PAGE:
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NGSS Training for Educators 


  • Engage in aspen and pika research

  • Explore the social and ecological implications of wolves

  • Connect and collaborate with a community of peers


How do wolves impact aspen trees? What does an American pika sound like, and what can they tell us about climate change? Investigate the answers to these questions and more as you explore high alpine meadows, delve into the consequences of species extirpation and habitat destruction, and discuss how to create positive change. Come away with phenomena-based, inquiry-driven lesson plans that will connect your students to the natural world—and change the way they see their relationship to the environment. This course is open to all levels of informal or formal educators; no application is needed to enroll.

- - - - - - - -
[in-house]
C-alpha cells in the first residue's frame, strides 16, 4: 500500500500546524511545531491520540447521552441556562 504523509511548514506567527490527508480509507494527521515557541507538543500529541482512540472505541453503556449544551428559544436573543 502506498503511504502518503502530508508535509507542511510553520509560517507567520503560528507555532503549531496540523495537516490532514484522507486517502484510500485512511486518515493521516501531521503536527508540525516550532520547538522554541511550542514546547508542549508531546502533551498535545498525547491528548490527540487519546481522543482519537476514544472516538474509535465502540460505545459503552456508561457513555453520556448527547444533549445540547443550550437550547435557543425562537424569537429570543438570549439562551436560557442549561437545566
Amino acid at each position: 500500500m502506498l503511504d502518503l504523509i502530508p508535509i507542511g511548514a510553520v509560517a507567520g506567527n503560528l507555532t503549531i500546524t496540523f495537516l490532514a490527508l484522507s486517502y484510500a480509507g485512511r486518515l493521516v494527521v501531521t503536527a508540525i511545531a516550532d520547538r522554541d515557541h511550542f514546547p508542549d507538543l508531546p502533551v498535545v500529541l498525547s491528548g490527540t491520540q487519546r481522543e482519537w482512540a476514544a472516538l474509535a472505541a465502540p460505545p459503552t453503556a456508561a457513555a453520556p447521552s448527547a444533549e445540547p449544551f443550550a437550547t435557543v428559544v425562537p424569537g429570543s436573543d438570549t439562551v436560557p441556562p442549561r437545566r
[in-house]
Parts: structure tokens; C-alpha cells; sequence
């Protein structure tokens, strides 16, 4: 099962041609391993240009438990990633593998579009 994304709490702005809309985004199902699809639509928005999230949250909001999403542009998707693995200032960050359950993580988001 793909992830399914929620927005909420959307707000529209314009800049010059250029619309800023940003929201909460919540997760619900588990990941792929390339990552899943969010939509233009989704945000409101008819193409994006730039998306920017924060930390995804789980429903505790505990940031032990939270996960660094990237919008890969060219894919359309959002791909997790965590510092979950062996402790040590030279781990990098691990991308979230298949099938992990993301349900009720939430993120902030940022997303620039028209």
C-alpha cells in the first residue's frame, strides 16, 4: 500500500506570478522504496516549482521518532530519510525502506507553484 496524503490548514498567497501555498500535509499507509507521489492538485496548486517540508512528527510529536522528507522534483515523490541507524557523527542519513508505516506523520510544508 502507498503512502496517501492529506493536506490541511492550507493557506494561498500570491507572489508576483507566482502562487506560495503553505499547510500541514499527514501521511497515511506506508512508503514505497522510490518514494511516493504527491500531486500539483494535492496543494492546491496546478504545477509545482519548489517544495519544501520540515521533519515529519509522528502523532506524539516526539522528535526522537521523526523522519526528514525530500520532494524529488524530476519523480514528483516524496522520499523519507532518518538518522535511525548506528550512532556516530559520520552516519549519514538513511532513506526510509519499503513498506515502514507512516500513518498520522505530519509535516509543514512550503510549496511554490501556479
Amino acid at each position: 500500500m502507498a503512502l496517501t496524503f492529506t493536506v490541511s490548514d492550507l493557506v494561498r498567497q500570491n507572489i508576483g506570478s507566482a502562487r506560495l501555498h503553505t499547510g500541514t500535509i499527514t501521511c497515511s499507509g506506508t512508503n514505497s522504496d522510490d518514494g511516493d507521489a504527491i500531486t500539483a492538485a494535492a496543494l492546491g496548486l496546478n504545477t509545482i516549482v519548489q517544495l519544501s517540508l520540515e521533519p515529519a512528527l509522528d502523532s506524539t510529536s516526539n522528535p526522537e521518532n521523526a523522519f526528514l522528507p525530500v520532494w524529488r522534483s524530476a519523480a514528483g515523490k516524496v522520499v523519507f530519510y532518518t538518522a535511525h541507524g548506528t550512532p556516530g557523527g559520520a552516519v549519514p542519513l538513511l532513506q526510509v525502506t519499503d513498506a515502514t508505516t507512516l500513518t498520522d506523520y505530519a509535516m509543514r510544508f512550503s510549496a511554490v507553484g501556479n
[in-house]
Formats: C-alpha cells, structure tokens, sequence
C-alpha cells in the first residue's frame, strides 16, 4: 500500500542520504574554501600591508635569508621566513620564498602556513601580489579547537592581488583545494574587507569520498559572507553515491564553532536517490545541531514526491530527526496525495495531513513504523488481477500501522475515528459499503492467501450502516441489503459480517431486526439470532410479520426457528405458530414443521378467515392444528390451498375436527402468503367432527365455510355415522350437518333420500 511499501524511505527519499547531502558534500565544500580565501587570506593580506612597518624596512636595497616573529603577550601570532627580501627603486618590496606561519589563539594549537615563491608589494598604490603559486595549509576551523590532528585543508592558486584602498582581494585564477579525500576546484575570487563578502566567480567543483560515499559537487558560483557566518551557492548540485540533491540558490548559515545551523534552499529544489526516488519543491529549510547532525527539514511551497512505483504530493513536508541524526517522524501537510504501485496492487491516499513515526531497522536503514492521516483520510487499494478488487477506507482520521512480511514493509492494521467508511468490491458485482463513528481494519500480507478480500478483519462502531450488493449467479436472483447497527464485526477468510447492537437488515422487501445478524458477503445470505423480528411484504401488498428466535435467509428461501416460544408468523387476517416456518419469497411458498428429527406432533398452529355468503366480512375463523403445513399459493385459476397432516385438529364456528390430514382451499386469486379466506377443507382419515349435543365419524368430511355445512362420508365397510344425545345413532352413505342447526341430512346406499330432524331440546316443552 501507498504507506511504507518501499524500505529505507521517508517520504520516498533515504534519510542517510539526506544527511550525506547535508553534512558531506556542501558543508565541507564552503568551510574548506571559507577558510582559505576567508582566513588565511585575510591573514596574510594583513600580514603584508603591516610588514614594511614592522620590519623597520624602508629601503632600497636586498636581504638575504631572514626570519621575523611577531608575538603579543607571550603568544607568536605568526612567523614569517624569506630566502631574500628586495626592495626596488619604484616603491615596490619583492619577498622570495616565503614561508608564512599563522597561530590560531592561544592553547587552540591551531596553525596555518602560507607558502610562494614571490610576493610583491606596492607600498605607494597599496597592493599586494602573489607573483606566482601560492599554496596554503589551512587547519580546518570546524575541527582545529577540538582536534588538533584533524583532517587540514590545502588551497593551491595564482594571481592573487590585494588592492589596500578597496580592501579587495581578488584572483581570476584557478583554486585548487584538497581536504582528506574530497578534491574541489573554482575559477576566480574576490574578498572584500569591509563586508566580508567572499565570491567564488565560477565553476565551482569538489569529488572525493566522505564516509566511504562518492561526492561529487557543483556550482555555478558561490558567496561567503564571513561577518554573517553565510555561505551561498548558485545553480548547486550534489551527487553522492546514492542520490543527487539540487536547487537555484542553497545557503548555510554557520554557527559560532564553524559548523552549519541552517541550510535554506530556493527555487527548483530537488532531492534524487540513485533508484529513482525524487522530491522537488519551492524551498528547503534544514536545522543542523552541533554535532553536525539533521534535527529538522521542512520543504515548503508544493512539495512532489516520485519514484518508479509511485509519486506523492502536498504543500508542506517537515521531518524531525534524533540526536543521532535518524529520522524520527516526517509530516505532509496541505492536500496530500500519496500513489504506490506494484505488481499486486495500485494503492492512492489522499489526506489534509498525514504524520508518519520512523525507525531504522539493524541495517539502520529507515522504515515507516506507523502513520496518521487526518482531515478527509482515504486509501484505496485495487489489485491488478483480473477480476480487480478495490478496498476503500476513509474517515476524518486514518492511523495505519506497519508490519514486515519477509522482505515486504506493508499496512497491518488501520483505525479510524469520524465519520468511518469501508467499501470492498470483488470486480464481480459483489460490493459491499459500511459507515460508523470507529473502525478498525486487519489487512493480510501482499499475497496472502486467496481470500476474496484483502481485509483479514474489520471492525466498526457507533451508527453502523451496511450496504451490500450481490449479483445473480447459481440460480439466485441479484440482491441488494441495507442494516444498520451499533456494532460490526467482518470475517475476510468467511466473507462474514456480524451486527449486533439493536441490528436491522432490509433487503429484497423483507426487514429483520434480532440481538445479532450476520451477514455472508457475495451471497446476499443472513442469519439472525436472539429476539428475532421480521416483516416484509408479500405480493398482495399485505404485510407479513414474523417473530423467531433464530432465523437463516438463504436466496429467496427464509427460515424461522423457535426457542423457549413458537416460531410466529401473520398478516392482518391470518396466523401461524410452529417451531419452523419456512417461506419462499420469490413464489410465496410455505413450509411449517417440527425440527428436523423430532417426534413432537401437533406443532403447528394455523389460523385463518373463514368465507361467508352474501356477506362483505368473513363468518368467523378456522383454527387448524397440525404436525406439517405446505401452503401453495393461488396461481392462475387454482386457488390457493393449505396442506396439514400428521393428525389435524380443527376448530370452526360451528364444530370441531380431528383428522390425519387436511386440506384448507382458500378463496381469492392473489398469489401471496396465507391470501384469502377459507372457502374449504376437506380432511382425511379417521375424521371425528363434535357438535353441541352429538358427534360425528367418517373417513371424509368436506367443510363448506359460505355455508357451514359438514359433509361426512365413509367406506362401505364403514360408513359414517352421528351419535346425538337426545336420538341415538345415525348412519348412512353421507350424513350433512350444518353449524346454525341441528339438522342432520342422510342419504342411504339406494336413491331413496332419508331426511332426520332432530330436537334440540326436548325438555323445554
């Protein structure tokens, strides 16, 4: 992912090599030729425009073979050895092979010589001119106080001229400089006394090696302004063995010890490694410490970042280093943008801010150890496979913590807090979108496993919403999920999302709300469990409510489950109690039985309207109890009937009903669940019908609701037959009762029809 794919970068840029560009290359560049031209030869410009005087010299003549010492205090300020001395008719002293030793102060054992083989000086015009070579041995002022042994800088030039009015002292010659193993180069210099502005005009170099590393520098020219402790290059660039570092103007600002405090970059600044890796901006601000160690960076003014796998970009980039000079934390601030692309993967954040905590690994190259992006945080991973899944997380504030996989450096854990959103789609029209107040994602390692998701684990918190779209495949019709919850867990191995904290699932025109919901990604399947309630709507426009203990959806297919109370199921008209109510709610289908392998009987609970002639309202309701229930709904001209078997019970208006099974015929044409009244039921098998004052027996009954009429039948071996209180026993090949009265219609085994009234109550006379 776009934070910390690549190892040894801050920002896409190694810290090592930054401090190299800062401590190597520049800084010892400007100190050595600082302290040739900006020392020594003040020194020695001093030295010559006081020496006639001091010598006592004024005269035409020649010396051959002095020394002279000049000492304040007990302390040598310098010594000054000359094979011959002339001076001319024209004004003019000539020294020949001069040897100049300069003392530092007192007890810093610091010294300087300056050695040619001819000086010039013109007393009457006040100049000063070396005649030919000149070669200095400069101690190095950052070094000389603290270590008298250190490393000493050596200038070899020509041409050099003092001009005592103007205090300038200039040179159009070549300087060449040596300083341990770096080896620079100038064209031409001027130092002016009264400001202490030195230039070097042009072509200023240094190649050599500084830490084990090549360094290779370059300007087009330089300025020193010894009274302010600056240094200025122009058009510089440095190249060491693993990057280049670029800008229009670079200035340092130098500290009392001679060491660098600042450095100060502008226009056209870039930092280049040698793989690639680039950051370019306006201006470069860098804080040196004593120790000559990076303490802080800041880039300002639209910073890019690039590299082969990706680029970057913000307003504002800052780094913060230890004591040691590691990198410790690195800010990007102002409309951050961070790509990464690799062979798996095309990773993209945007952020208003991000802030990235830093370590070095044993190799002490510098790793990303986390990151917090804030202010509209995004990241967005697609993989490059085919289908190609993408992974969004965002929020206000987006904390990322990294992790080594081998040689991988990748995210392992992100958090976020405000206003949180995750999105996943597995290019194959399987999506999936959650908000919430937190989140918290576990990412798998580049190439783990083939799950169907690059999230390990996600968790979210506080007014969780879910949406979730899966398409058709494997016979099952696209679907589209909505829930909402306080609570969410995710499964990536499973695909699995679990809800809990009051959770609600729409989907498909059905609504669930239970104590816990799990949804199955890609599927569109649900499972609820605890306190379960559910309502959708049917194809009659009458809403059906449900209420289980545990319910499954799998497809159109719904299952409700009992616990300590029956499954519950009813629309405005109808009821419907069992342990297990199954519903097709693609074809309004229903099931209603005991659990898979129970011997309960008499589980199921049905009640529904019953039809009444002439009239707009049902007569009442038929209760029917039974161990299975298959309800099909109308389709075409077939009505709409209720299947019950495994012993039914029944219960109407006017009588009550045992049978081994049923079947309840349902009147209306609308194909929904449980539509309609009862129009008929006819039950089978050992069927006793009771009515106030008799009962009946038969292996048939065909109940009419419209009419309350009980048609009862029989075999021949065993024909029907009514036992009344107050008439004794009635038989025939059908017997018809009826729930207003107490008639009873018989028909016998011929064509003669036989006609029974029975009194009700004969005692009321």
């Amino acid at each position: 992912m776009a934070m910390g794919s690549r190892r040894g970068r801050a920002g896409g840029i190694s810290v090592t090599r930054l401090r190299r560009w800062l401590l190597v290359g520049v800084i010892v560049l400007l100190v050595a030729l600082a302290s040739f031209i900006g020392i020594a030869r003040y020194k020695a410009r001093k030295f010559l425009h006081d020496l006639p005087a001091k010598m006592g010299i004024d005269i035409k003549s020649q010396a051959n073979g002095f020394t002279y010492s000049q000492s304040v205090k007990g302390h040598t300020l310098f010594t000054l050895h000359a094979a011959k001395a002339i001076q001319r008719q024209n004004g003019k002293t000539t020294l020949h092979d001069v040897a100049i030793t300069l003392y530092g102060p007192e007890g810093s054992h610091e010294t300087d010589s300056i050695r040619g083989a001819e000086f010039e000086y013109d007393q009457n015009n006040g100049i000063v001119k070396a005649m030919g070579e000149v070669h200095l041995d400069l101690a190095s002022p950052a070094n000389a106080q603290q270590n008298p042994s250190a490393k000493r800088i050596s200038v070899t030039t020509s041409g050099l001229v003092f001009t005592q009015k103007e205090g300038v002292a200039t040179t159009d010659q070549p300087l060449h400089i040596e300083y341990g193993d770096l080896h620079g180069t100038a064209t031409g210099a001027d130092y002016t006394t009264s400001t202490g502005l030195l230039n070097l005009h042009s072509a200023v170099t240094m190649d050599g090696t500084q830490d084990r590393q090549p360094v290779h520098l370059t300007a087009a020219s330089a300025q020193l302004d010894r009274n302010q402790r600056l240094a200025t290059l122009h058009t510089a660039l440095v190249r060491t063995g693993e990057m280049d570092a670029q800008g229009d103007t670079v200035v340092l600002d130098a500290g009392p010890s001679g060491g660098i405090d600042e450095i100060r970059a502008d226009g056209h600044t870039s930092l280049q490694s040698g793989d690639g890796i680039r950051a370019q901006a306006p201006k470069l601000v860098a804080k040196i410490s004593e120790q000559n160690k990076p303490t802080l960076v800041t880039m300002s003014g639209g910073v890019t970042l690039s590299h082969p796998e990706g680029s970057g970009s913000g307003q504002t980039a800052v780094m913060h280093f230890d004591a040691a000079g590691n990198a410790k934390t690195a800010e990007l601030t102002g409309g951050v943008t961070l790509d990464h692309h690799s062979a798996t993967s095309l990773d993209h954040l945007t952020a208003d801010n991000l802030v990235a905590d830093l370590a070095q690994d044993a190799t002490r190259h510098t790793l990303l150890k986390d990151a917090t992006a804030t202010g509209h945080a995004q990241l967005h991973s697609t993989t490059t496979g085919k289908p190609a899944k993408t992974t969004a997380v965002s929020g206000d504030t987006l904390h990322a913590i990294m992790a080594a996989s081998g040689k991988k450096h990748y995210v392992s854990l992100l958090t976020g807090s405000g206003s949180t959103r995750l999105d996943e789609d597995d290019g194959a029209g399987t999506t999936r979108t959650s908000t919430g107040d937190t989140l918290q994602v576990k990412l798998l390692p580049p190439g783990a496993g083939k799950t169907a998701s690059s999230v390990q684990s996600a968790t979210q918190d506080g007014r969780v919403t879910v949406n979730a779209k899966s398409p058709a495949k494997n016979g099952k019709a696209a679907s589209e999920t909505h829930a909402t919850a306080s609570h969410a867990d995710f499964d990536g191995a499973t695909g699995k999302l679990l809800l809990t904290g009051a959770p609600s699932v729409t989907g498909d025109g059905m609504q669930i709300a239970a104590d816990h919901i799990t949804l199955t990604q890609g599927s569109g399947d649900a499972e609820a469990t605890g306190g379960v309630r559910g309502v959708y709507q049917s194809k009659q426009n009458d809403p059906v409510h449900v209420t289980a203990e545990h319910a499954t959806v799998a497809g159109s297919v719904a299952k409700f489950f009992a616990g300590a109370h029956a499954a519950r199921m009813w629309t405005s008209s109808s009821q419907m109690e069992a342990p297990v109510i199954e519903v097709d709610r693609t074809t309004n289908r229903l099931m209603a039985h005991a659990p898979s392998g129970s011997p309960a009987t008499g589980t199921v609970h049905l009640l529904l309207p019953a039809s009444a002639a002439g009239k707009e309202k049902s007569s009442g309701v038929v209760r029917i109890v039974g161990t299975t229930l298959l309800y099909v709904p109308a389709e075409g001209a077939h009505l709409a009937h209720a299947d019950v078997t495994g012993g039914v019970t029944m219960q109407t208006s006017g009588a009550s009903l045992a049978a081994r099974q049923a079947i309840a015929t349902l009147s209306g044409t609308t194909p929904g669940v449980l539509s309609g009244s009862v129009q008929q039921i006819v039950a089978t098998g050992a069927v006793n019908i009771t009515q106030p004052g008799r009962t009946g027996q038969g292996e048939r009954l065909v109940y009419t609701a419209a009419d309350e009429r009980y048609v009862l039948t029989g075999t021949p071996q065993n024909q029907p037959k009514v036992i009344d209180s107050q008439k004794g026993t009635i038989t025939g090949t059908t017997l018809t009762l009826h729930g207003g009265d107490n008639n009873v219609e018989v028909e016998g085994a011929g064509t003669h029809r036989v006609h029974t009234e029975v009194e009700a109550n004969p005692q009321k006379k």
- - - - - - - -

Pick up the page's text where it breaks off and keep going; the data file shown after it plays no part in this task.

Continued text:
All of EPI's Professional Development Programs for teachers demonstrate progressive, inquiry-driven teaching methods that will introduce more exploration into your classroom. Tuition includes onsite transportation and room and board. Graduate credits are available through a separate registration process.

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Health & Safety

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Your Fieldwork

Home (away from home) on the range

Two principle phenomena we’ll engage with are the current and future reality of the American pika, and the ecology of aspen forests. Both of these phenomena are being impacted by humans in unique ways. The pika, limited to cooler alpine and subalpine environments, is facing a future in a warmer world where they must climb to higher ground to find suitable habitat, creating more disconnected islands of refuge.

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